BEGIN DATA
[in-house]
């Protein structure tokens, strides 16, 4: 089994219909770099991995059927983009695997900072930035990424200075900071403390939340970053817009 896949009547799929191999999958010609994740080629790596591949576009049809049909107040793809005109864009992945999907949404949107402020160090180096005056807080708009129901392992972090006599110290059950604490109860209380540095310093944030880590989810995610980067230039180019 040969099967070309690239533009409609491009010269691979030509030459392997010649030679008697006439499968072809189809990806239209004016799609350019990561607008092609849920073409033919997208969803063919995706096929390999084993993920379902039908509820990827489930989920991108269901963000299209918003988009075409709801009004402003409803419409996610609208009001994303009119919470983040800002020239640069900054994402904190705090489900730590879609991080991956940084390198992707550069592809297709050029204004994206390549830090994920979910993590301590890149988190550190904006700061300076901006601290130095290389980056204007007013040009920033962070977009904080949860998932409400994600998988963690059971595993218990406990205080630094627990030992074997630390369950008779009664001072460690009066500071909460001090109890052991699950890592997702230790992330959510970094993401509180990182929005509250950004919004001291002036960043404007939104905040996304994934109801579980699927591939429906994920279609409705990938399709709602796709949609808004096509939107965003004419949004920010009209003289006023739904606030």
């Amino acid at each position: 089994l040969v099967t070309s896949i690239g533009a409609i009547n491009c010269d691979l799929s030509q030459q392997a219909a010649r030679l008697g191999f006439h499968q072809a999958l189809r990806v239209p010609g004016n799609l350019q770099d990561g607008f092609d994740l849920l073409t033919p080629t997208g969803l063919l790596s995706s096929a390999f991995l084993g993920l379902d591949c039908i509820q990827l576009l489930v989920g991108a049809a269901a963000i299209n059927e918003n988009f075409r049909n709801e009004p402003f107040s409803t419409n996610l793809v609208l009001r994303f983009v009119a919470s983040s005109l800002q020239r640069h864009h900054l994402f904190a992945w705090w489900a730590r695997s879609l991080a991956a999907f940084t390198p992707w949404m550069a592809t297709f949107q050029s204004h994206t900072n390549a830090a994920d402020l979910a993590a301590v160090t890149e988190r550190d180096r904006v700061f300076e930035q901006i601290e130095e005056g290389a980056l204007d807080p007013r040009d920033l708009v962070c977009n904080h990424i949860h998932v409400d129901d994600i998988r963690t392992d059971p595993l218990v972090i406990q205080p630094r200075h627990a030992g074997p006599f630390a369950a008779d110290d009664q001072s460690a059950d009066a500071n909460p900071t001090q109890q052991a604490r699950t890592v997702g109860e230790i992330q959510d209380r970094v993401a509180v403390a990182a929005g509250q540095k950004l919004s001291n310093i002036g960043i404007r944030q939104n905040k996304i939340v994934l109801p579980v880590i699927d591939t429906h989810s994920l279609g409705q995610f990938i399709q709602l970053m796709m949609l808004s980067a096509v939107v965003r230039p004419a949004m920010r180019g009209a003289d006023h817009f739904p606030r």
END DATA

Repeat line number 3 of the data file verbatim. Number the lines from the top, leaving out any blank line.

């Amino acid at each position: 089994l040969v099967t070309s896949i690239g533009a409609i009547n491009c010269d691979l799929s030509q030459q392997a219909a010649r030679l008697g191999f006439h499968q072809a999958l189809r990806v239209p010609g004016n799609l350019q770099d990561g607008f092609d994740l849920l073409t033919p080629t997208g969803l063919l790596s995706s096929a390999f991995l084993g993920l379902d591949c039908i509820q990827l576009l489930v989920g991108a049809a269901a963000i299209n059927e918003n988009f075409r049909n709801e009004p402003f107040s409803t419409n996610l793809v609208l009001r994303f983009v009119a919470s983040s005109l800002q020239r640069h864009h900054l994402f904190a992945w705090w489900a730590r695997s879609l991080a991956a999907f940084t390198p992707w949404m550069a592809t297709f949107q050029s204004h994206t900072n390549a830090a994920d402020l979910a993590a301590v160090t890149e988190r550190d180096r904006v700061f300076e930035q901006i601290e130095e005056g290389a980056l204007d807080p007013r040009d920033l708009v962070c977009n904080h990424i949860h998932v409400d129901d994600i998988r963690t392992d059971p595993l218990v972090i406990q205080p630094r200075h627990a030992g074997p006599f630390a369950a008779d110290d009664q001072s460690a059950d009066a500071n909460p900071t001090q109890q052991a604490r699950t890592v997702g109860e230790i992330q959510d209380r970094v993401a509180v403390a990182a929005g509250q540095k950004l919004s001291n310093i002036g960043i404007r944030q939104n905040k996304i939340v994934l109801p579980v880590i699927d591939t429906h989810s994920l279609g409705q995610f990938i399709q709602l970053m796709m949609l808004s980067a096509v939107v965003r230039p004419a949004m920010r180019g009209a003289d006023h817009f739904p606030r």